The next thing to think about is where exactly you want to go for your work experience. If you want to explore new cultures or languages while doing something that's professionally and personally important to you, travelling between countries and taking part in veterinary programmes may be suitable for you. Assess what you might require to travel to certain countries, such as visas and vaccinations. If you want to work with specific animals that are only found in certain areas, measure how practical your ambitions are alongside these limitations.

Related: What are veterinarian CV skills and how do you improve them?

Where can I find vet work experience abroad?

You may find work experience abroad by looking for veterinary clinics or organisations that are willing to hire you as an intern. If you're considering going abroad for work experience, make sure your employer is legitimate and licenced by the local government. You may also find vet work abroad by signing up with an international placement agency. These agencies help you find a job in a foreign country where you gain valuable experience working with animals.

Related: How to work abroad: benefits and step-by-step guide

Where can I find work experience in the UK?

If you're looking for relevant work experience in the UK, you may begin with your local veterinary clinic. The staff there may direct you towards an opening or help you find jobs with other clinics in the area. You might also consider contacting the British Veterinary Association. This organisation has a list of veterinary practices and clinics that want new work-experience candidates. You may also check the Royal College of Veterinary Surgeons, which has an online directory of veterinary practices that may be willing to take on work experience candidates.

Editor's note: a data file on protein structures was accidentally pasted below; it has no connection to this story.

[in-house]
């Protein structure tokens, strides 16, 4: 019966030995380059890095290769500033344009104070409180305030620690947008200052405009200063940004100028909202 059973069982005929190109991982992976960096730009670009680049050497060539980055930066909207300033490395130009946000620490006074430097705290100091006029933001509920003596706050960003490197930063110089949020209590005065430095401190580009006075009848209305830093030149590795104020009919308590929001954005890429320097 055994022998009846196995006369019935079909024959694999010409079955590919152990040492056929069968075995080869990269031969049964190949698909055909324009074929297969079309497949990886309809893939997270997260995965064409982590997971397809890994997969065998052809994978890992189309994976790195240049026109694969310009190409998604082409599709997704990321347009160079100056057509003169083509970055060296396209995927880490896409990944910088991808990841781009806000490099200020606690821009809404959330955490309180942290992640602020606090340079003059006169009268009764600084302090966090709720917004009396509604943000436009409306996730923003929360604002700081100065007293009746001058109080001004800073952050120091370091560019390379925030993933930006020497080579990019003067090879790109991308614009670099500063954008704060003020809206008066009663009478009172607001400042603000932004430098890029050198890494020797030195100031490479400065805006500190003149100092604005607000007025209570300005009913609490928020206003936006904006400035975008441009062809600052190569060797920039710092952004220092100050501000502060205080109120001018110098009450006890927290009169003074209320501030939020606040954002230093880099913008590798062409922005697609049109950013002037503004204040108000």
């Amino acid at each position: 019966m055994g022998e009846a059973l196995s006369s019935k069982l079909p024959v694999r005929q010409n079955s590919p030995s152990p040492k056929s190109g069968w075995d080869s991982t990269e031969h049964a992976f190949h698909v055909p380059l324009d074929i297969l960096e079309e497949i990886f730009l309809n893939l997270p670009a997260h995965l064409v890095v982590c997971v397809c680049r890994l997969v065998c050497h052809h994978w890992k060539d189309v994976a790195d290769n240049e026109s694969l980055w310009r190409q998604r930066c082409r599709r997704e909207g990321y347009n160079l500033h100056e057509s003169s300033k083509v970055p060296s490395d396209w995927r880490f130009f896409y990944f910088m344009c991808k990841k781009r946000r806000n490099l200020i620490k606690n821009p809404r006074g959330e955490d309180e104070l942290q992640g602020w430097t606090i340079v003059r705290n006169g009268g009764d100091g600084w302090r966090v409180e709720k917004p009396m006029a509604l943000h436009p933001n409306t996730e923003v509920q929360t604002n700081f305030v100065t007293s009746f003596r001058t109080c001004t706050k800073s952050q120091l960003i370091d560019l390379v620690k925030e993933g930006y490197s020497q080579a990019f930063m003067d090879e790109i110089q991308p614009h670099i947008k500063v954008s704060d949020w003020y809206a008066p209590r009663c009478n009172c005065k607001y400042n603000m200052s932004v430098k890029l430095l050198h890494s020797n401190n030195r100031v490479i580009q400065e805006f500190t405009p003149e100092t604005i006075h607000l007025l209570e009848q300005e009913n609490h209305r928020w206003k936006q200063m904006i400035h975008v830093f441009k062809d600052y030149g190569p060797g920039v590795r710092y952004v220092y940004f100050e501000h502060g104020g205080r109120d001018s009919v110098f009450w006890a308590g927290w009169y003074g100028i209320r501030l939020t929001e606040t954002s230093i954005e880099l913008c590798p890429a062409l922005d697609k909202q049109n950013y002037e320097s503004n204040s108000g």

Related: How to become a vet receptionist (with duties and skills)

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How to get work experience as a vet

Here are four steps to help you find work experience opportunities as a vet:

1. Browse online

Your first step is to look for opportunities online. Dozens of websites list jobs that are available for vet assistants, receptionists and even veterinarians themselves. Search for these opportunities based on your location or by using keywords such as vet assistant or vet receptionist to identify entry-level roles that may not require pre-existing experience.

Related: Work experience: definition, importance and tips

2. Visit places where you may work with animals

Try to visit any stables, farms, kennels or other animal-oriented organisations in your local area. These places may offer volunteer opportunities that allow you to learn what it's like to work with animals while gaining experience. Alternatively, contact any local animal shelters or rescue organisations. Many of these organisations require volunteers who are willing to help out with different tasks regularly, such as walking dogs or cleaning cages. They may also let you shadow their staff members while they work.

Related: ​How to become a veterinary physiotherapist (With skills)

3. Find an apprenticeship or placement

If you want to find paid learning opportunities, consider applying for an apprenticeship. Apprenticeships are a great way to receive a wage while learning a trade or skill. You might work under the guidance of an experienced vet and have access to all kinds of resources, such as workshops and training courses. Placements at veterinary clinics are another option for work experience. Depending on the provider, you may or may not receive a salary during your placement. Do some research to see the most suitable options for you.

Related: Veterinary practice manager: definition and qualifications

4. Visit practices in person

As a trainee vet, it helps to gain hands-on experience in a practice as soon as possible. Visit practices in person and ask the receptionist if it's possible to speak with one of the vets. Use this opportunity to ask questions about their daily routine, what it's like working at the practice and what kind of work they do. Shadowing vets allows you to see what goes on in veterinary practices. Visiting practices in person shows you're willing to gain experience and eager to make a good impression.

If this isn't possible, contact local organisations or events related to animal care and consider volunteering with them. This gives you valuable experience working with animals and helps you build connections that may lead to future job opportunities.